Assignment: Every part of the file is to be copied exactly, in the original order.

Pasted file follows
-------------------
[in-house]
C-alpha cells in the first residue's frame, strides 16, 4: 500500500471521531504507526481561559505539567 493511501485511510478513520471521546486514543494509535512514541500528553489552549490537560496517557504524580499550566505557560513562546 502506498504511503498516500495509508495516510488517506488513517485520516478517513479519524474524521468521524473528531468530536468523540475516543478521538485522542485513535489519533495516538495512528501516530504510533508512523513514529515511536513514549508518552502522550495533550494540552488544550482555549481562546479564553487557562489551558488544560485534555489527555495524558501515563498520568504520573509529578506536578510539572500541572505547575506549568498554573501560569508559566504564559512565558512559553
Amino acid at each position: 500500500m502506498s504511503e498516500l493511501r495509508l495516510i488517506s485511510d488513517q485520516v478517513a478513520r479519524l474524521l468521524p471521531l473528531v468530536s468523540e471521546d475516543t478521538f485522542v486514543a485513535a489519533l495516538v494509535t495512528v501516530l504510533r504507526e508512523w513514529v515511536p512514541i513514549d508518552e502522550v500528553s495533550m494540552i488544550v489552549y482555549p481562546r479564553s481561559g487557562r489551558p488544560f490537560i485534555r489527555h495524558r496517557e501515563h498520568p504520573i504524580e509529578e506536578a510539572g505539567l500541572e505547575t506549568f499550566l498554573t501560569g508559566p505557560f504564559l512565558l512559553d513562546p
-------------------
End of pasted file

[in-house]
C-alpha cells in the first residue's frame, strides 16, 4: 500500500471521531504507526481561559505539567 493511501485511510478513520471521546486514543494509535512514541500528553489552549490537560496517557504524580499550566505557560513562546 502506498504511503498516500495509508495516510488517506488513517485520516478517513479519524474524521468521524473528531468530536468523540475516543478521538485522542485513535489519533495516538495512528501516530504510533508512523513514529515511536513514549508518552502522550495533550494540552488544550482555549481562546479564553487557562489551558488544560485534555489527555495524558501515563498520568504520573509529578506536578510539572500541572505547575506549568498554573501560569508559566504564559512565558512559553
Amino acid at each position: 500500500m502506498s504511503e498516500l493511501r495509508l495516510i488517506s485511510d488513517q485520516v478517513a478513520r479519524l474524521l468521524p471521531l473528531v468530536s468523540e471521546d475516543t478521538f485522542v486514543a485513535a489519533l495516538v494509535t495512528v501516530l504510533r504507526e508512523w513514529v515511536p512514541i513514549d508518552e502522550v500528553s495533550m494540552i488544550v489552549y482555549p481562546r479564553s481561559g487557562r489551558p488544560f490537560i485534555r489527555h495524558r496517557e501515563h498520568p504520573i504524580e509529578e506536578a510539572g505539567l500541572e505547575t506549568f499550566l498554573t501560569g508559566p505557560f504564559l512565558l512559553d513562546p